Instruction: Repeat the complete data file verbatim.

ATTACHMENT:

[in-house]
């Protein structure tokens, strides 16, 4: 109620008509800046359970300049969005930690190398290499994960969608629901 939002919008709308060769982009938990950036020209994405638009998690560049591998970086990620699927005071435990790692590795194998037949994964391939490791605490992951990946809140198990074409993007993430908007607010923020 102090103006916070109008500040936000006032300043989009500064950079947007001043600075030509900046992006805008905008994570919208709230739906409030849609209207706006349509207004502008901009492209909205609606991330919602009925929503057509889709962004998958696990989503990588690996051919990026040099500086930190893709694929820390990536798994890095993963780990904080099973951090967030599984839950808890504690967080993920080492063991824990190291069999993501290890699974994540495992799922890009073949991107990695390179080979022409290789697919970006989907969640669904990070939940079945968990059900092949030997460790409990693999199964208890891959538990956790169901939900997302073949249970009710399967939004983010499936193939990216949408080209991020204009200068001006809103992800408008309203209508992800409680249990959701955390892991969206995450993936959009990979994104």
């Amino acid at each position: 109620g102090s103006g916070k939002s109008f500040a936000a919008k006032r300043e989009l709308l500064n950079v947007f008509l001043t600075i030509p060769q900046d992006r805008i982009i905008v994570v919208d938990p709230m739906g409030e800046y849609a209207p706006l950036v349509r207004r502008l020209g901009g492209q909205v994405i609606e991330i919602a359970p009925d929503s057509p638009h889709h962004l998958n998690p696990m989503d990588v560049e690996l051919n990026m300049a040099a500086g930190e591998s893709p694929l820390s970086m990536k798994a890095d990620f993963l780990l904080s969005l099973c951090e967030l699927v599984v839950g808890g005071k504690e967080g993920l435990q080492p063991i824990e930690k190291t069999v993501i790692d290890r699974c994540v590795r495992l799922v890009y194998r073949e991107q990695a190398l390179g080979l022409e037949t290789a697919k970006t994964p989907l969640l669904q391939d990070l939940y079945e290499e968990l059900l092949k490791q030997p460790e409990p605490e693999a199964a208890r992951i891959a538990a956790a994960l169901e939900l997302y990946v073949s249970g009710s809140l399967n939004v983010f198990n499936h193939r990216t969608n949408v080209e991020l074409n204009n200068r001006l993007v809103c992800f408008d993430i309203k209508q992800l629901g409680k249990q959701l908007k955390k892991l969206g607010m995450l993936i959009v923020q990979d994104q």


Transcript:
[in-house]
């Protein structure tokens, strides 16, 4: 109620008509800046359970300049969005930690190398290499994960969608629901 939002919008709308060769982009938990950036020209994405638009998690560049591998970086990620699927005071435990790692590795194998037949994964391939490791605490992951990946809140198990074409993007993430908007607010923020 102090103006916070109008500040936000006032300043989009500064950079947007001043600075030509900046992006805008905008994570919208709230739906409030849609209207706006349509207004502008901009492209909205609606991330919602009925929503057509889709962004998958696990989503990588690996051919990026040099500086930190893709694929820390990536798994890095993963780990904080099973951090967030599984839950808890504690967080993920080492063991824990190291069999993501290890699974994540495992799922890009073949991107990695390179080979022409290789697919970006989907969640669904990070939940079945968990059900092949030997460790409990693999199964208890891959538990956790169901939900997302073949249970009710399967939004983010499936193939990216949408080209991020204009200068001006809103992800408008309203209508992800409680249990959701955390892991969206995450993936959009990979994104």
């Amino acid at each position: 109620g102090s103006g916070k939002s109008f500040a936000a919008k006032r300043e989009l709308l500064n950079v947007f008509l001043t600075i030509p060769q900046d992006r805008i982009i905008v994570v919208d938990p709230m739906g409030e800046y849609a209207p706006l950036v349509r207004r502008l020209g901009g492209q909205v994405i609606e991330i919602a359970p009925d929503s057509p638009h889709h962004l998958n998690p696990m989503d990588v560049e690996l051919n990026m300049a040099a500086g930190e591998s893709p694929l820390s970086m990536k798994a890095d990620f993963l780990l904080s969005l099973c951090e967030l699927v599984v839950g808890g005071k504690e967080g993920l435990q080492p063991i824990e930690k190291t069999v993501i790692d290890r699974c994540v590795r495992l799922v890009y194998r073949e991107q990695a190398l390179g080979l022409e037949t290789a697919k970006t994964p989907l969640l669904q391939d990070l939940y079945e290499e968990l059900l092949k490791q030997p460790e409990p605490e693999a199964a208890r992951i891959a538990a956790a994960l169901e939900l997302y990946v073949s249970g009710s809140l399967n939004v983010f198990n499936h193939r990216t969608n949408v080209e991020l074409n204009n200068r001006l993007v809103c992800f408008d993430i309203k209508q992800l629901g409680k249990q959701l908007k955390k892991l969206g607010m995450l993936i959009v923020q990979d994104q």